Tag Archives: Juba
A few months ago, the Ministry of Culture staff, with Dan and me from the RVI, moved the final load of loose paper from the USAID tent where they’d been housed since 2006, their first post-war home. These were the last of the damaged pages from burst files, which are now waiting for someone who enjoys serious puzzles.
Three weeks ago, when passing, I saw that we were right to get out of the tent. Temporary in the Juba climate really does mean temporary.
I’ve had a bit too much of politics at close hand this week, so here’s an update on my ongoing beautification in Juba. Now I’m back in the capital, there’s no excuse not to go to my favourite nail artist, Joseph, in Souk Libya (next to the pharmacy in the centre). Joseph has upgraded his stool-and-basket to a full on nail bar!
For a while, I’ve kept a running note on my phone of my favourite bus slogans, which are cut-out decals on the back of “taxis”, the private mini-van bus services in Juba. These are my favourites so far this year – more to come. Obviously the all-time favourite is the bus labelled “Where does Abyei belong?”, which has been in service since at least 2011.
- No fear – attack like a lion
- Serving my customer is my pleasure
- Big man
- Rich also cry
- Get little keep going
- No appeal
- Time keeper
- Gentel man
- Injury time
- No pain no gain (also see: “no gain no pain”, and “no gain without pain”).
Money makes theWorld dance.Dance for youA big dance aGreat waltzMoney breaks mountaindown and irrigated deserts.Money makes u able toSee well & show u the wayBut my friend toldMe that the personWho loves youBecause you haveMoney, that personWill bite you whenYou have no money.Money make greatFools wise.Money is love.When you have a lotsOf money there reToo many womanWho love you.When you’re poorThere’s hardlyAnyone to love u.Money can buyA human being!Oh money, moneyHundreds of notesThousands of dollars &Pound make u enjoy anEarthly paradise butRemember money kill!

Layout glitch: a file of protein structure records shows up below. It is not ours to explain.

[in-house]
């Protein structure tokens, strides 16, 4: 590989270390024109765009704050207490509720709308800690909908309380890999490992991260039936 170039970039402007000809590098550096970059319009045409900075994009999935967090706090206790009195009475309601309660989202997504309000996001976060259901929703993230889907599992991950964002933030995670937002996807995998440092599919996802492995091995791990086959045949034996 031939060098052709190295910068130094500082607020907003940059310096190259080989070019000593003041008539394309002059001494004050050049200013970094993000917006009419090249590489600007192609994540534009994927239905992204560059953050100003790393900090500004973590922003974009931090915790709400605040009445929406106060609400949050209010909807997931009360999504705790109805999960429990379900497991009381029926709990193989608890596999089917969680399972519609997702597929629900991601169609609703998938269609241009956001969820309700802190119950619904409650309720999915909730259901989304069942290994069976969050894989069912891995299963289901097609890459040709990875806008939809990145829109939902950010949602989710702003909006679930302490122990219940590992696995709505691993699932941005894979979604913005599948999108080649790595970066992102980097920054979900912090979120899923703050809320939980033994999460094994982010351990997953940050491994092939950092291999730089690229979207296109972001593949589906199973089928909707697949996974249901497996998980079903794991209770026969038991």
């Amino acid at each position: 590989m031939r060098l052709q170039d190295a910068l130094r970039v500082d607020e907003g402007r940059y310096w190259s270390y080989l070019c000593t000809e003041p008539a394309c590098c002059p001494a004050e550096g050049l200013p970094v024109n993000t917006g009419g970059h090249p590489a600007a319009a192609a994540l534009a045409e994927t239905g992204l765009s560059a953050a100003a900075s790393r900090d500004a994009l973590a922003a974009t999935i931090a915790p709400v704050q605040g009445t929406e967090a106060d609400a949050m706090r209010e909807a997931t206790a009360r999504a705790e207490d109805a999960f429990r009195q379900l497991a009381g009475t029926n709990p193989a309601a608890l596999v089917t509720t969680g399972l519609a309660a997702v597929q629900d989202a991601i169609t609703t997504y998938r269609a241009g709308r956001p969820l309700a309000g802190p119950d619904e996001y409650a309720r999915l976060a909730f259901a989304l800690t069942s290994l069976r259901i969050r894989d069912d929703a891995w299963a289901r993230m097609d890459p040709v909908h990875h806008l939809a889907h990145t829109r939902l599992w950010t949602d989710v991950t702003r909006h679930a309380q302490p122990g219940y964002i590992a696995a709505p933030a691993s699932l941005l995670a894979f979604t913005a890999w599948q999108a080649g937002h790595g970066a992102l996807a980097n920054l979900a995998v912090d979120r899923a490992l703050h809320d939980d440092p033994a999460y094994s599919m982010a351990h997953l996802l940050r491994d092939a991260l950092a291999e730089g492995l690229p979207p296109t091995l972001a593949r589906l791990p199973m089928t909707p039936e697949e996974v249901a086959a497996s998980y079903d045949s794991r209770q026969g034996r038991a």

I’ve just moved back to Juba, after a few weeks’ break in the UK, and I’m realising I know very little about this town other than that I can get a $4 sticky toffee pudding for breakfast.
That’s maybe an exaggeration. But in the process of starting up interviews again with returned Khartoum residents around Juba, I’m finding whole new neighbourhoods (and local names) I’ve never heard of before. So now I’m working on building a map of Juba that’s becoming similar to my now-ragged map of Khartoum – complete with arrows, notes and scribbled lines.
I licenced my bike! After making “friends” with a lot of traffic police. No fines, just lots of awkward chat. Which was almost as bad, sometimes, but many of them were pretty happy just to have a chat to a white woman clearly learning how to work gears with her foot.